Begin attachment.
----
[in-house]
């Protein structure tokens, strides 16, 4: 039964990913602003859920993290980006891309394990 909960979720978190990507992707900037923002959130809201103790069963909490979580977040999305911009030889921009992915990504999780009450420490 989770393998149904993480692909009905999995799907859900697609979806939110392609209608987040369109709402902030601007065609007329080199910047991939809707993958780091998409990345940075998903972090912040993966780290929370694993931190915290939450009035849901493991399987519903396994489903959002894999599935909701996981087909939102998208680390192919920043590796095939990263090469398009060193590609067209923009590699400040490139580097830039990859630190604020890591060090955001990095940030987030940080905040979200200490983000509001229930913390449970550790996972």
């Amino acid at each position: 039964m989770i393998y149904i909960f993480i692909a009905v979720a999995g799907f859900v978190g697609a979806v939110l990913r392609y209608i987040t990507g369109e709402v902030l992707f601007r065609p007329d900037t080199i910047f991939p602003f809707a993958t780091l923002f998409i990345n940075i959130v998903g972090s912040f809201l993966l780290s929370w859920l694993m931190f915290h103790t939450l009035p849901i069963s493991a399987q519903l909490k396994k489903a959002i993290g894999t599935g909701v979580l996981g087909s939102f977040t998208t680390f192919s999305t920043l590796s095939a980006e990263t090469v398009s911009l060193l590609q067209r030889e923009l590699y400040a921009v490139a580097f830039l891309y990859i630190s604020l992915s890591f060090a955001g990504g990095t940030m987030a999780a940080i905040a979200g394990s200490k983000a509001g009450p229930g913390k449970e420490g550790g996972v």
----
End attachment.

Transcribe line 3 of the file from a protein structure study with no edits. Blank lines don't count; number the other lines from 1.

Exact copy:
């Amino acid at each position: 039964m989770i393998y149904i909960f993480i692909a009905v979720a999995g799907f859900v978190g697609a979806v939110l990913r392609y209608i987040t990507g369109e709402v902030l992707f601007r065609p007329d900037t080199i910047f991939p602003f809707a993958t780091l923002f998409i990345n940075i959130v998903g972090s912040f809201l993966l780290s929370w859920l694993m931190f915290h103790t939450l009035p849901i069963s493991a399987q519903l909490k396994k489903a959002i993290g894999t599935g909701v979580l996981g087909s939102f977040t998208t680390f192919s999305t920043l590796s095939a980006e990263t090469v398009s911009l060193l590609q067209r030889e923009l590699y400040a921009v490139a580097f830039l891309y990859i630190s604020l992915s890591f060090a955001g990504g990095t940030m987030a999780a940080i905040a979200g394990s200490k983000a509001g009450p229930g913390k449970e420490g550790g996972v």